- Employees have to invest real money (e.g., from their salaries). Investments are, of course, completely voluntarily. Investments could be limited to e.g., $1000 per employee per year. The important thing here is that the employee has to invest real money that she/he could use otherwise, so they will only do so for projects that they really believe in.

- IBM would increase the investment to e.g., 10x the value the employee invested. This would ensure that there is a boost to what an employee can achieve with her/his investment.

- The employee gets a bonus if the idea turns into a (viable) business project / product. The bonus could be e.g., 10x the value invested. This would ensure that the employees have an incentive to participate in such projects and that they really choose projects they think are viable rather than the projects of their friends. There could be additional factors, such as a 100x boost if the project not only succeeds but really takes off.

How to choose the "boost factor"? Well, if 10% of projects succeed on average, then the boost factor should be bigger than (1 / 10%) to ensure that investors get on average their investment back (and thus are motivated to participate).

Re:How to make it work (1)

CBM (51233) | about a year ago | (#44761847)

This.

Kickstarter is about putting your own money where your interests are. You wouldn't do otherwise because it's your money.

This IBM project is about putting fake money where your fake interests are, so the results will be fake.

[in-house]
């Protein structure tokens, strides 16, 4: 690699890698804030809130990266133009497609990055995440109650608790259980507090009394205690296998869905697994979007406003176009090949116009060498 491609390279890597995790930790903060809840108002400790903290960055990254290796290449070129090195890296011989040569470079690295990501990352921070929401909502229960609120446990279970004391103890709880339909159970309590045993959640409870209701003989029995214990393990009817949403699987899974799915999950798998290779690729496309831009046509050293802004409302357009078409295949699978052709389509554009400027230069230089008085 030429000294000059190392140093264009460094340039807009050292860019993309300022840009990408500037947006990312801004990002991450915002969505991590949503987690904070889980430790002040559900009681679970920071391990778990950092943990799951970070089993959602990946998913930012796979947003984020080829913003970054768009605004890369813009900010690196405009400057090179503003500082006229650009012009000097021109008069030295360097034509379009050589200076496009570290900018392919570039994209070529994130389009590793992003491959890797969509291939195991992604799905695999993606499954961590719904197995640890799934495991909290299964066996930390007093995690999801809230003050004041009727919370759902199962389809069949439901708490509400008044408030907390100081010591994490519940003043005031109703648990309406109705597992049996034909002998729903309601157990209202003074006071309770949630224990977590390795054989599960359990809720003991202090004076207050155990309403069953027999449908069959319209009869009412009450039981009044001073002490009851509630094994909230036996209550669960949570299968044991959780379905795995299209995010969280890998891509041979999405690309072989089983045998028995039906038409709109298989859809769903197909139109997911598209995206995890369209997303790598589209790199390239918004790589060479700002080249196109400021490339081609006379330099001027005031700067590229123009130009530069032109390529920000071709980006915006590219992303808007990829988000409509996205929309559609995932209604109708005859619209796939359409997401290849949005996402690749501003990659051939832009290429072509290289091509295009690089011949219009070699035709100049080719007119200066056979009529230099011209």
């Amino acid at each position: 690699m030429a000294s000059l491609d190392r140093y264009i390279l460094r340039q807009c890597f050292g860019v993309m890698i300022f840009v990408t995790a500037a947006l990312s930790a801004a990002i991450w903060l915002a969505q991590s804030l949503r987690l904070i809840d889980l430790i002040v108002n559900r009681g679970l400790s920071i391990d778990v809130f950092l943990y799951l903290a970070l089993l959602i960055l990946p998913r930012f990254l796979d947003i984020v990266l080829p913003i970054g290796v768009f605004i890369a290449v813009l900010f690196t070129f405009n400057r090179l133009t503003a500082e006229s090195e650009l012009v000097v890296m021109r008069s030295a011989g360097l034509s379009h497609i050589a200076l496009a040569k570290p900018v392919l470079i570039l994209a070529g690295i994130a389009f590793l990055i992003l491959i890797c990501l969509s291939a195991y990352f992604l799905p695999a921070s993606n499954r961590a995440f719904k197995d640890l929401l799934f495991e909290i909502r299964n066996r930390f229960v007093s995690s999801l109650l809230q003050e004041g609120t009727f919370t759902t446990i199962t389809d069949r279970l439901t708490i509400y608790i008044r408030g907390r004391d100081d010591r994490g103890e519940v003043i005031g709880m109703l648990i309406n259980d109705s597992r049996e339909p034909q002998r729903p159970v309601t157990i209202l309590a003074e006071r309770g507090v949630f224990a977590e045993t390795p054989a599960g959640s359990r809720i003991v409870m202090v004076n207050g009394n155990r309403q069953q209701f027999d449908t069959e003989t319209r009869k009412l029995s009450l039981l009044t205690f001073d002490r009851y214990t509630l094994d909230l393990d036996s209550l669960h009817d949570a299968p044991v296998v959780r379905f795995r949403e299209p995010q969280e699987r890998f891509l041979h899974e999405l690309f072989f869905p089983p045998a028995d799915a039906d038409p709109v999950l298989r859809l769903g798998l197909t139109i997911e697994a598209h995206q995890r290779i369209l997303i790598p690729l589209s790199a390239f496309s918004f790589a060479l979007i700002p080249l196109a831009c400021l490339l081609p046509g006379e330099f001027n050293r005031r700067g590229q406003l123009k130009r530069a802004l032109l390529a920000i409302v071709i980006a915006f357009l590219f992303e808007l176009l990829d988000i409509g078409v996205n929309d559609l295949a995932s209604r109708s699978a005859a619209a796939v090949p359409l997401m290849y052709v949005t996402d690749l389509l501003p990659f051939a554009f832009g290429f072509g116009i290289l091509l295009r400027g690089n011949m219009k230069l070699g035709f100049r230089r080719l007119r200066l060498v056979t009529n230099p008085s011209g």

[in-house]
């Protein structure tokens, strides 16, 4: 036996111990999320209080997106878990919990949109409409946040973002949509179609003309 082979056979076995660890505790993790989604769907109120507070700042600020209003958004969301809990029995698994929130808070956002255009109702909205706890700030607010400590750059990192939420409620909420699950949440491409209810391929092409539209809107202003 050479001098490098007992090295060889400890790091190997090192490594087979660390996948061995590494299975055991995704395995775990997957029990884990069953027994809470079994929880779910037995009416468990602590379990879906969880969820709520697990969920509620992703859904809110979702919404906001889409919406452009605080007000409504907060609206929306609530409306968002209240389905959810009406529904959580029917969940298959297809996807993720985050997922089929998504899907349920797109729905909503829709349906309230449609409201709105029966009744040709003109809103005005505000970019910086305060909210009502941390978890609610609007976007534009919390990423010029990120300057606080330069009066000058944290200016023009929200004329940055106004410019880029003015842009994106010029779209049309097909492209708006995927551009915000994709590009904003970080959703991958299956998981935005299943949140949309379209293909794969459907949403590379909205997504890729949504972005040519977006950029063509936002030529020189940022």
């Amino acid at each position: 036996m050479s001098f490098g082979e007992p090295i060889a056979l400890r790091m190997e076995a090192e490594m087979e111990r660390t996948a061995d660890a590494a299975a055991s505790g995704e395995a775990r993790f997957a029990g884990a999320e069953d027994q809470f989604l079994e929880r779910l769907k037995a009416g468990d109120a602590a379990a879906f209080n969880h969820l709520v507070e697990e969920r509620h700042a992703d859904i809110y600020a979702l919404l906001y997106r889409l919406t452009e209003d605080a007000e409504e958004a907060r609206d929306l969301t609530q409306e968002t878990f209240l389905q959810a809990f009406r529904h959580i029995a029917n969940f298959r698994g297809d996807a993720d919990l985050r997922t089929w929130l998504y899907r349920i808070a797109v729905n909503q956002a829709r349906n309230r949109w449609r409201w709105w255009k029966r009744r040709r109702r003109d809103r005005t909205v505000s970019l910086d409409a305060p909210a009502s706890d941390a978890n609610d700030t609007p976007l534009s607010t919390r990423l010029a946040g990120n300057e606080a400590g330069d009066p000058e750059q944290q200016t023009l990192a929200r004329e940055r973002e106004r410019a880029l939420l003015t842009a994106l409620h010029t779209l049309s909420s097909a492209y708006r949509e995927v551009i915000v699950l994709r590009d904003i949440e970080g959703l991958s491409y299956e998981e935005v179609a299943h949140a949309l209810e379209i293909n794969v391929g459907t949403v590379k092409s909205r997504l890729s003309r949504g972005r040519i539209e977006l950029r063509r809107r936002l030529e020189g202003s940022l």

How low IBM morale is.... (0)

Anonymous Coward | about a year ago | (#44754983)

"46% of the employees involved actually did “make a mark on the database” by investing, viewing projects, volunteering to participate in projects or taking other actions"

That's right, less than half of all employees even looked at this. And these are research people that are always interested in the latest ideas.

Stupid (2)

afidel (530433) | about a year ago | (#44755207)

At $100 they've wasted 99% of the funds on making people choose, when I was at Cisco anything under $10k could be put on a corporate credit card because it cost $68 in personnel time to cut a PO with approvals, I can't see how this model can possibly be effective with such small amounts of money unless it's a testbed to research the concept for bigger corporate-wide use.

Re:Stupid (0)

Anonymous Coward | about a year ago | (#44757671)

unless it's a testbed to research the concept for bigger corporate-wide use.

Exactly. Crowd funding is the Next Big Thing (TM), due to their similarity to assurance contracts. There's a wealth of information in your employees, but it currently goes unused because of the politics surrounding corporate hierarchy.

Furlough (0)

Anonymous Coward | about a year ago | (#44755337)